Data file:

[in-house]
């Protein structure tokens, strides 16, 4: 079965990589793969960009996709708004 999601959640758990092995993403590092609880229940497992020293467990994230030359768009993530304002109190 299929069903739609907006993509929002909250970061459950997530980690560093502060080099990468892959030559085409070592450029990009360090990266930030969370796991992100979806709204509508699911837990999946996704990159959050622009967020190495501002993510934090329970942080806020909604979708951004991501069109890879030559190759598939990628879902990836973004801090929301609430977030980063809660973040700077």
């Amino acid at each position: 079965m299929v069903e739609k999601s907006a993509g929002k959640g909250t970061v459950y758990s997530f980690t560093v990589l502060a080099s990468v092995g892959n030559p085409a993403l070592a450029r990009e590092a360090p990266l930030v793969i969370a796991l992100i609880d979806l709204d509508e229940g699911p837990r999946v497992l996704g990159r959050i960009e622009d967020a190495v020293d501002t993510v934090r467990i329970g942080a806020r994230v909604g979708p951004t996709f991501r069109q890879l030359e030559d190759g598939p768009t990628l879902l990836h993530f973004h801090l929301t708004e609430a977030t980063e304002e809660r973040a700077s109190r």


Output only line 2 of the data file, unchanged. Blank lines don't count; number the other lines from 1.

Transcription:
């Protein structure tokens, strides 16, 4: 079965990589793969960009996709708004 999601959640758990092995993403590092609880229940497992020293467990994230030359768009993530304002109190 299929069903739609907006993509929002909250970061459950997530980690560093502060080099990468892959030559085409070592450029990009360090990266930030969370796991992100979806709204509508699911837990999946996704990159959050622009967020190495501002993510934090329970942080806020909604979708951004991501069109890879030559190759598939990628879902990836973004801090929301609430977030980063809660973040700077």